Dementia cases will rise to 132 million in 2050

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Aug 25, 2015 06:19 AM EDT

CRANSTON, RI - DECEMBER 10: (Editorial Use Only) Nathan Brown (his real name has been changed at the request of the Rhode Island Department of Corrections, both to protect him and the identity of people and victims associated with his crime), a prisoner at Rhode Island's John J. Moran Medium Security Prison, plays chess against another inmate on December 10, 2013 in Cranston, Rhode Island. Brown is 75 years old and is serving 55 consecutive years for first degree sexual assault; he arrived in prison in 1992. Brown denies he committed the crime for which he was convicted and refuses to go through a sexual rehabilitation program necessary to be eligible for parole. However, he does admit to serving time in jail prior to his current conviction for assault and weapons possessions. Brown is a trained carpenter, enjoys working in the prison library and also works in the prison's laundry facility. He is also blind in one eye, suffers from arthritis, has had numerous knee surgeries and is currently suffering from an ear infection. Approximately 50 of the prison's 1020 inmates are 65 or older. The U.S. incarcerates more people than any other country, with the number of inmates increasing 42 percent between 1995 and 2010, according to Human Rights Watch, and the number of prisoners 55-and-older skyrocketing by 282 percent. The increases are blamed on the 'tough on crime' and the 'war on drugs' policies enacted in the 1970s through the 1990s, with mandatory-minimum sentencing, three-strike laws and life-without-parole legislation becoming popular. (Photo by Andrew Burton/Getty Images) (Photo : Andrew Burton/Getty Images)

As the world continues to age, more and more people are at risk for dementia, a range of degenerative diseases of the brain. Among the many symptoms associated with a decline in memory or other thinking skills, the most popular and common is Alzheimer's disease, which is estimated to affect 5.3 million Americans, according to the Alzheimer's Association. Furthermore, every 67 seconds, a person in the U.S. develops the disease, and one out of three seniors die with Alzheimer's or another type of dementia.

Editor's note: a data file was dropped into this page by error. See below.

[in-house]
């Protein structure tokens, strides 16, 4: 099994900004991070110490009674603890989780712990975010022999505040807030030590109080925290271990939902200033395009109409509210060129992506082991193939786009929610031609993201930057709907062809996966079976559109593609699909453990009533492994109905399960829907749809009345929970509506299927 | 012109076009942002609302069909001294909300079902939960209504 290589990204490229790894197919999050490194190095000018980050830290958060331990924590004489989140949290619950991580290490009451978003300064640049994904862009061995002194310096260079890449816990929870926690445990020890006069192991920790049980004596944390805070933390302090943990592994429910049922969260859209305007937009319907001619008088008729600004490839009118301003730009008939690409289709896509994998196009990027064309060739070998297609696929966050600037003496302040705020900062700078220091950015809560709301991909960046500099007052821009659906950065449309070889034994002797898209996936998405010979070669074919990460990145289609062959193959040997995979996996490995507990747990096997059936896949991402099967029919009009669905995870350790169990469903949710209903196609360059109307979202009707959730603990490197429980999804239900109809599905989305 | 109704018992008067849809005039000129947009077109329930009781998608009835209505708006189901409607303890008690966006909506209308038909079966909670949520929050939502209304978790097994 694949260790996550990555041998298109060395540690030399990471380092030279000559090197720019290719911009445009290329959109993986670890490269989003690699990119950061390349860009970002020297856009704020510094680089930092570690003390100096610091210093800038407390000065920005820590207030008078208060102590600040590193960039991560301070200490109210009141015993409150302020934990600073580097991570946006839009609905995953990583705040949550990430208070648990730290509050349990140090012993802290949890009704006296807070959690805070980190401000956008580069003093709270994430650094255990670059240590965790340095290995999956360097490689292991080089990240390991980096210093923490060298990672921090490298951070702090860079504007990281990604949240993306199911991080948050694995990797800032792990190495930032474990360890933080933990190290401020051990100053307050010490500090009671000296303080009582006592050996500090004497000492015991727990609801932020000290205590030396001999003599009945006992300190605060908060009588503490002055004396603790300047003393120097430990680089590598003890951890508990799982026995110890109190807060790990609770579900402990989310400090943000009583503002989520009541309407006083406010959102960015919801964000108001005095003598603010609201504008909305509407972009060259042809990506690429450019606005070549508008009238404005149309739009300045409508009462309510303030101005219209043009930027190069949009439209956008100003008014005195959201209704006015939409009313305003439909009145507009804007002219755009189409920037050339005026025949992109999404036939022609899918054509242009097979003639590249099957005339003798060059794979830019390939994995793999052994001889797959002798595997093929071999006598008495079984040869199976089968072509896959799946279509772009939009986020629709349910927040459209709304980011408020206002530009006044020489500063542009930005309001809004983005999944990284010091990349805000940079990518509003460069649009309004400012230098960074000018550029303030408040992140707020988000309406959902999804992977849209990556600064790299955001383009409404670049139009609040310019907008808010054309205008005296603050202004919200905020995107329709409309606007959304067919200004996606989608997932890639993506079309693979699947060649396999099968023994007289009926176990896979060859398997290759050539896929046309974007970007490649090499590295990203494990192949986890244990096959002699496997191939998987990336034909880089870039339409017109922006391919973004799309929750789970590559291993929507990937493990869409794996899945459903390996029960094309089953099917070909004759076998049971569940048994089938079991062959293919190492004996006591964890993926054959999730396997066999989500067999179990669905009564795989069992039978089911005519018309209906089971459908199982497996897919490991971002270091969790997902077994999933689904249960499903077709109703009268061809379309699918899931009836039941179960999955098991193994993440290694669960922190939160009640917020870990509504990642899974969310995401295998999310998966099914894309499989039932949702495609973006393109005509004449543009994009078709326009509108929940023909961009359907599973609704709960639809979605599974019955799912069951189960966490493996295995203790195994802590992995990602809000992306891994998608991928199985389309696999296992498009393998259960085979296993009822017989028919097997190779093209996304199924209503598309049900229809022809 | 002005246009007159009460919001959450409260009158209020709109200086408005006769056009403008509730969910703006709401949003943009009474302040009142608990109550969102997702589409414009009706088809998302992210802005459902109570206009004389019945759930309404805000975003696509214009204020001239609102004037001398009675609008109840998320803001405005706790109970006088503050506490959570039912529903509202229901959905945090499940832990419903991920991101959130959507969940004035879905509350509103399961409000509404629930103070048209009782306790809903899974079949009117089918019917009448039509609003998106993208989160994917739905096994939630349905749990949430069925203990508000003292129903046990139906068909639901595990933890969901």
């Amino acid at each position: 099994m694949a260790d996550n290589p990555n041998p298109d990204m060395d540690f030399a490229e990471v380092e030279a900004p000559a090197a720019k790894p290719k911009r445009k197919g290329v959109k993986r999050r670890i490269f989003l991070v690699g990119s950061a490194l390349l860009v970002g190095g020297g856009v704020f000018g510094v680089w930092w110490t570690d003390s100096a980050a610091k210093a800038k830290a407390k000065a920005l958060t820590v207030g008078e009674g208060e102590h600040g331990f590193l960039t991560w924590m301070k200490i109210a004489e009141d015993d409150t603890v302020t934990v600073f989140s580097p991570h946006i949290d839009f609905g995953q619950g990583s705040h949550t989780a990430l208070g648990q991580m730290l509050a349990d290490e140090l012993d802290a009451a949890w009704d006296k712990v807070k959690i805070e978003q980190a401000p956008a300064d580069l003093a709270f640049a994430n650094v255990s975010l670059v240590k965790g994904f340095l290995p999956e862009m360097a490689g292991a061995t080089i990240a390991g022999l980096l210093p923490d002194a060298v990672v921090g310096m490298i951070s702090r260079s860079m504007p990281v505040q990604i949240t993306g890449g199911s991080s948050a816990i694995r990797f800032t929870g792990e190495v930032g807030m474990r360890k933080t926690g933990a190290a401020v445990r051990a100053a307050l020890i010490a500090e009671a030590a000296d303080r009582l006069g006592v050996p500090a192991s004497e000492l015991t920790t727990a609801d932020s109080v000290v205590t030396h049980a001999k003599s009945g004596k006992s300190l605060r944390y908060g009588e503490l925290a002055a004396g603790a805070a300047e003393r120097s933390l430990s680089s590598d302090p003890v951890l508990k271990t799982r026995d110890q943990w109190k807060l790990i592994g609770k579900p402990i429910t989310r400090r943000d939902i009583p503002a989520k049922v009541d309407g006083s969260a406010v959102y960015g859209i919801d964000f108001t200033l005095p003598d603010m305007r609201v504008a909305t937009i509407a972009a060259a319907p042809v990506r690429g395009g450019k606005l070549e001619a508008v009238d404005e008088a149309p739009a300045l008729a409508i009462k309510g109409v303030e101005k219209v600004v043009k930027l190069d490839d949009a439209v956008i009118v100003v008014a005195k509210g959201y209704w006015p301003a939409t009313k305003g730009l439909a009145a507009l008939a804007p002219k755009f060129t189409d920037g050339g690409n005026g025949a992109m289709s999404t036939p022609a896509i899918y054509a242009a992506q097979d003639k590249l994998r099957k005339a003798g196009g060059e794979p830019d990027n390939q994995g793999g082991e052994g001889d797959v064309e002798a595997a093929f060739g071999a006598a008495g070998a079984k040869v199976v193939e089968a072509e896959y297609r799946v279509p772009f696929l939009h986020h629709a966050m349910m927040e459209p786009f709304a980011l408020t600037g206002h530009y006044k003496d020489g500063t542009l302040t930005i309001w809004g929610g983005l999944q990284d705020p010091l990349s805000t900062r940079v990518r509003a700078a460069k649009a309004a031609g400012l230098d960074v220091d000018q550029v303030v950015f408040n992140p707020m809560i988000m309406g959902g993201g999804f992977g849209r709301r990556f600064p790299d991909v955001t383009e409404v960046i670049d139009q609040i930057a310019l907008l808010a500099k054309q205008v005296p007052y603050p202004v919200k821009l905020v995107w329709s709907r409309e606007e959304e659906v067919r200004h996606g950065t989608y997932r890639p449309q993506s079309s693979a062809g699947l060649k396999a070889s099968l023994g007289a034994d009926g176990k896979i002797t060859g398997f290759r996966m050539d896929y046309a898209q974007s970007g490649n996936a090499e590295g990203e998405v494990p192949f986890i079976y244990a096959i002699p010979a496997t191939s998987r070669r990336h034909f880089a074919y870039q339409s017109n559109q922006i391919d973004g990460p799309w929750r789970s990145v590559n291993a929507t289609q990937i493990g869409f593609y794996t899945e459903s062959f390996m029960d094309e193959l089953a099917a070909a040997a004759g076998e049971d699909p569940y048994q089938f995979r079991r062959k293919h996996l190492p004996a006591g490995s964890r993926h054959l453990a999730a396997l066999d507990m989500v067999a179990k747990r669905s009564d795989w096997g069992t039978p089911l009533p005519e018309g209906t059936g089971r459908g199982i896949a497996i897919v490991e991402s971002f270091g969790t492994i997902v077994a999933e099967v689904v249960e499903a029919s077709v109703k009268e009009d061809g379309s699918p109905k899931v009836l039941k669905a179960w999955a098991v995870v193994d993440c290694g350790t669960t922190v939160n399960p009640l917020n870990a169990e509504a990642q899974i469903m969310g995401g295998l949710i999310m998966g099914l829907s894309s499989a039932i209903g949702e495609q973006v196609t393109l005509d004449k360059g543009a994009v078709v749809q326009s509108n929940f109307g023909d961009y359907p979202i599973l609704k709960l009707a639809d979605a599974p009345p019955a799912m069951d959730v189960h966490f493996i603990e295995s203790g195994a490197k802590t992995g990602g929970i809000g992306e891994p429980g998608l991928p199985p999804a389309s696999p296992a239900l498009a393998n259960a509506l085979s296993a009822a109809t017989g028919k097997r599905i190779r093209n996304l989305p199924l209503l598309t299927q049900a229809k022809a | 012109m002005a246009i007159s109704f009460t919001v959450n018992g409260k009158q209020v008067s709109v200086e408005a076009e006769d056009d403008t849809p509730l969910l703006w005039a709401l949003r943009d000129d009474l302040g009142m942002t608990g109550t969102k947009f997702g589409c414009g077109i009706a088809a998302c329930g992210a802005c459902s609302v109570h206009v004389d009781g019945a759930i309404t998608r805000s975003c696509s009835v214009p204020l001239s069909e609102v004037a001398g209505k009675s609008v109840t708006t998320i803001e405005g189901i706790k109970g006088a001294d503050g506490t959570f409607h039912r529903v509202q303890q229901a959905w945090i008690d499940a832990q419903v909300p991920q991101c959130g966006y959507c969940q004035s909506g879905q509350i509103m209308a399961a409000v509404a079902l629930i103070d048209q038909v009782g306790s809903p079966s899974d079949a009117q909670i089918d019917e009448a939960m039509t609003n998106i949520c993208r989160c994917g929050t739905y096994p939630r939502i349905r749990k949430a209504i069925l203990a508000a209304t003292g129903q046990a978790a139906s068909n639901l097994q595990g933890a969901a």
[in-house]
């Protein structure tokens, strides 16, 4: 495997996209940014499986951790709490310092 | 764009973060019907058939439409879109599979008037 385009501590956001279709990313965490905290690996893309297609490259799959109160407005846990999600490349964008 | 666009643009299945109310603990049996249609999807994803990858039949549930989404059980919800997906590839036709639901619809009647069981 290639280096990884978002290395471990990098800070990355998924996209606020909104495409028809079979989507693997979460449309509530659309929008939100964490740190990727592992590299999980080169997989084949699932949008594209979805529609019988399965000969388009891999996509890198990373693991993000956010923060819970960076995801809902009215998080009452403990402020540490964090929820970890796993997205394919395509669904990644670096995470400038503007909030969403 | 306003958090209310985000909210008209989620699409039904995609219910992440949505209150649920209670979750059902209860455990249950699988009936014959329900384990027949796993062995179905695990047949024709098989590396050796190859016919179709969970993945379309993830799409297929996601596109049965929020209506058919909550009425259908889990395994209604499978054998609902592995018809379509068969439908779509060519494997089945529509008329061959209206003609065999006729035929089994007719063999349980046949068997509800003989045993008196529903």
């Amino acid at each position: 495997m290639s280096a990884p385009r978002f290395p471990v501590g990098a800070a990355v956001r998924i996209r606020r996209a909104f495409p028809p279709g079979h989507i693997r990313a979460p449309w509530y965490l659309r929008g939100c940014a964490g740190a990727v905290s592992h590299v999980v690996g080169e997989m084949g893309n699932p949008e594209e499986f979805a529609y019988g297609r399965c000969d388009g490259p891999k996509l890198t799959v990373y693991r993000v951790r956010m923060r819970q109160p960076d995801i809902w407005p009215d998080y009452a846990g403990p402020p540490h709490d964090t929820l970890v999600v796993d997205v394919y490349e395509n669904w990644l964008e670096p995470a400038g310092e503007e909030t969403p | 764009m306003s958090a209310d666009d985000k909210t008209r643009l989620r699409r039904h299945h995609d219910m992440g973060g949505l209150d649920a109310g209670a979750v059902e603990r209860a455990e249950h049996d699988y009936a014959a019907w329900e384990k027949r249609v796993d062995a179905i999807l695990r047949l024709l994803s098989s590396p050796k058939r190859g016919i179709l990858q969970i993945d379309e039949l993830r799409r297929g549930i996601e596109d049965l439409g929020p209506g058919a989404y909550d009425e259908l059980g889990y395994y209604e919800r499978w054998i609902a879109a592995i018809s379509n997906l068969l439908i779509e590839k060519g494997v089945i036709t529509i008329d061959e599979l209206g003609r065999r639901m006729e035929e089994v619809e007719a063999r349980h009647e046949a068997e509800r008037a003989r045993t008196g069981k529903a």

Yahoo News reports that this number may go up in the coming years. According to the World Alzheimer Report 2015 produced by Alzheimer's Disease International, the number of people who have dementia worldwide will grow from 47 million today to 132 million in the year 2050. Additionally, medical costs will rise, as it has been in the last five years, to $818 billion this year, 60 percent of which went to medical and institutional care.

Pam Peeke, M.D., an assistant professor of medicine at the University of Maryland and a fellow of the American College of Physicians, wrote in the Huffington Post: "High-quality sleep is essential to maintaining a clean house in your brain. A good night's sleep helps to prevent the buildup of toxic proteins that will increase your risk of dementia."

Professor Dr. Kevin King, of Keck School of Medicine at the University of Southern California, Los Angeles told The Mirror: "We currently do not have effective treatments for Alzheimer’s disease, so the focus is on prevention."

Prevention is indeed better than cure, and The Independent recommends brisk walking for 30 to 40 minutes thrice a week, as a study suggested that this exercise helps the regrowth of brain structures linked to cognitive decline.

The Herald Journal reports that according to Harvard Health Publications, "Research shows...animals who exercise regularly increase the number of tiny blood vessels that bring oxygen-rich blood to the region of the brain that is responsible for thought. Exercise also spurs the development of new nerve cells and increases the connections between brain cells (synapses). This results in brains that are more efficient, plastic, and adaptive."

Additionally, smokers are at higher risk for dementia, so it's better to quit smoking as early as possible. The Alzheimer's Association also reports that "social engagement is associated with reduced rates of disability and mortality, and may also reduce risk for depression."

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